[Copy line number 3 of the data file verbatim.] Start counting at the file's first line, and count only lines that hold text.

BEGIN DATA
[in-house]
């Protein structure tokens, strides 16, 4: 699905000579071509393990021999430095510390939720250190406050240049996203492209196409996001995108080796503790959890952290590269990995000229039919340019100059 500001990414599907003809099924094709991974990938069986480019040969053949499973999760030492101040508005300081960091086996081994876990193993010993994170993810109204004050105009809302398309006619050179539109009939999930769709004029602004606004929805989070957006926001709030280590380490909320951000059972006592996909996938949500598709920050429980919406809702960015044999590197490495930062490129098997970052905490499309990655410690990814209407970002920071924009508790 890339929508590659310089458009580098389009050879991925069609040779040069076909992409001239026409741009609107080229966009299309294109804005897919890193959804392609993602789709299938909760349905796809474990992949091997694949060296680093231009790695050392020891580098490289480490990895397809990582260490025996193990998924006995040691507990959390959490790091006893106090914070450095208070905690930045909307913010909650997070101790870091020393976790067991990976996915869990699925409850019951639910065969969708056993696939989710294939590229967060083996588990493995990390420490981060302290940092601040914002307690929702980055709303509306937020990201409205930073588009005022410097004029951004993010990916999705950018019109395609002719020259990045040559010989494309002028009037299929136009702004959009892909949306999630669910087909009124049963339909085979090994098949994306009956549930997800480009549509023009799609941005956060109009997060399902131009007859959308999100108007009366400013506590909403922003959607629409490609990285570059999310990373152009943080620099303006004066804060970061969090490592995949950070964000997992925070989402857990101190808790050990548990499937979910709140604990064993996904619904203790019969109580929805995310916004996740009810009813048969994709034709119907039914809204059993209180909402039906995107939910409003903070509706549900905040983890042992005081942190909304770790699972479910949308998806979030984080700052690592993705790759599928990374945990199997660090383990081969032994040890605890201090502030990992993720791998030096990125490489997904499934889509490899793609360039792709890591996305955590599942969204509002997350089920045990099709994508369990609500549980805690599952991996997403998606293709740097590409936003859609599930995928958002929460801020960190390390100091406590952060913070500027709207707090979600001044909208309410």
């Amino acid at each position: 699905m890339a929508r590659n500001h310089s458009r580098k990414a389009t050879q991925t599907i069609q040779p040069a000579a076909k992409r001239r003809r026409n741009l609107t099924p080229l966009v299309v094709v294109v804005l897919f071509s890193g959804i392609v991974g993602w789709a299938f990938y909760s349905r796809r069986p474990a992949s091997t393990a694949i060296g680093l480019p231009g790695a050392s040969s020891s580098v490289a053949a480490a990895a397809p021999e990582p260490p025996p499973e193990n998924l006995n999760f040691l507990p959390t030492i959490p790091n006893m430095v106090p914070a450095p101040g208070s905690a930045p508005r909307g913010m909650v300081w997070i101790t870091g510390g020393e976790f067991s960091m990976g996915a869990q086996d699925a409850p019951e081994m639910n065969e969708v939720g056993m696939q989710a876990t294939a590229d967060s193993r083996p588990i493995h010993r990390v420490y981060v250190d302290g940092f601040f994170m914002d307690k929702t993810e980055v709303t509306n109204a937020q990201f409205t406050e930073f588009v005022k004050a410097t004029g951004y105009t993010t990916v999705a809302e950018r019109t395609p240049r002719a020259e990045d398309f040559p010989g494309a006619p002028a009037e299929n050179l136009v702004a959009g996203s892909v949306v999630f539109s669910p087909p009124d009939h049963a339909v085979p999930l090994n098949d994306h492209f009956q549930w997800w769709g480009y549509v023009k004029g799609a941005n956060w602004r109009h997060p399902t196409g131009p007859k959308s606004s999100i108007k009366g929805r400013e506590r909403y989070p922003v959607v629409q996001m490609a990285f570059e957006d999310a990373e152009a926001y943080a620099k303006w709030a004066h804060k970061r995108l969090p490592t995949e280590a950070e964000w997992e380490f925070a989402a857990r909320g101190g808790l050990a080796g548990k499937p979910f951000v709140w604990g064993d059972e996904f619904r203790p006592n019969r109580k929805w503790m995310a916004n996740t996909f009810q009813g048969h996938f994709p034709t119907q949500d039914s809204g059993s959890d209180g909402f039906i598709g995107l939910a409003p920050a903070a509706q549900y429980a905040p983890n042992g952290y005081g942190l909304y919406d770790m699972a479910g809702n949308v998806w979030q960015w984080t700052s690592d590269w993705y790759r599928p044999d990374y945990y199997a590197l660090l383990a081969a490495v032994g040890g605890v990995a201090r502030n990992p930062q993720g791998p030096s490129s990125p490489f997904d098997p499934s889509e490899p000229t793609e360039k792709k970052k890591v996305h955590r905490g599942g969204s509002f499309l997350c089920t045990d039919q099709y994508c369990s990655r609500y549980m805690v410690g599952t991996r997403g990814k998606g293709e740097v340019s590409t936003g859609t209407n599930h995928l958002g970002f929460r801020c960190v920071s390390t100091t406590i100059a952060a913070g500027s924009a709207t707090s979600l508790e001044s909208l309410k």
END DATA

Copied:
């Amino acid at each position: 699905m890339a929508r590659n500001h310089s458009r580098k990414a389009t050879q991925t599907i069609q040779p040069a000579a076909k992409r001239r003809r026409n741009l609107t099924p080229l966009v299309v094709v294109v804005l897919f071509s890193g959804i392609v991974g993602w789709a299938f990938y909760s349905r796809r069986p474990a992949s091997t393990a694949i060296g680093l480019p231009g790695a050392s040969s020891s580098v490289a053949a480490a990895a397809p021999e990582p260490p025996p499973e193990n998924l006995n999760f040691l507990p959390t030492i959490p790091n006893m430095v106090p914070a450095p101040g208070s905690a930045p508005r909307g913010m909650v300081w997070i101790t870091g510390g020393e976790f067991s960091m990976g996915a869990q086996d699925a409850p019951e081994m639910n065969e969708v939720g056993m696939q989710a876990t294939a590229d967060s193993r083996p588990i493995h010993r990390v420490y981060v250190d302290g940092f601040f994170m914002d307690k929702t993810e980055v709303t509306n109204a937020q990201f409205t406050e930073f588009v005022k004050a410097t004029g951004y105009t993010t990916v999705a809302e950018r019109t395609p240049r002719a020259e990045d398309f040559p010989g494309a006619p002028a009037e299929n050179l136009v702004a959009g996203s892909v949306v999630f539109s669910p087909p009124d009939h049963a339909v085979p999930l090994n098949d994306h492209f009956q549930w997800w769709g480009y549509v023009k004029g799609a941005n956060w602004r109009h997060p399902t196409g131009p007859k959308s606004s999100i108007k009366g929805r400013e506590r909403y989070p922003v959607v629409q996001m490609a990285f570059e957006d999310a990373e152009a926001y943080a620099k303006w709030a004066h804060k970061r995108l969090p490592t995949e280590a950070e964000w997992e380490f925070a989402a857990r909320g101190g808790l050990a080796g548990k499937p979910f951000v709140w604990g064993d059972e996904f619904r203790p006592n019969r109580k929805w503790m995310a916004n996740t996909f009810q009813g048969h996938f994709p034709t119907q949500d039914s809204g059993s959890d209180g909402f039906i598709g995107l939910a409003p920050a903070a509706q549900y429980a905040p983890n042992g952290y005081g942190l909304y919406d770790m699972a479910g809702n949308v998806w979030q960015w984080t700052s690592d590269w993705y790759r599928p044999d990374y945990y199997a590197l660090l383990a081969a490495v032994g040890g605890v990995a201090r502030n990992p930062q993720g791998p030096s490129s990125p490489f997904d098997p499934s889509e490899p000229t793609e360039k792709k970052k890591v996305h955590r905490g599942g969204s509002f499309l997350c089920t045990d039919q099709y994508c369990s990655r609500y549980m805690v410690g599952t991996r997403g990814k998606g293709e740097v340019s590409t936003g859609t209407n599930h995928l958002g970002f929460r801020c960190v920071s390390t100091t406590i100059a952060a913070g500027s924009a709207t707090s979600l508790e001044s909208l309410k």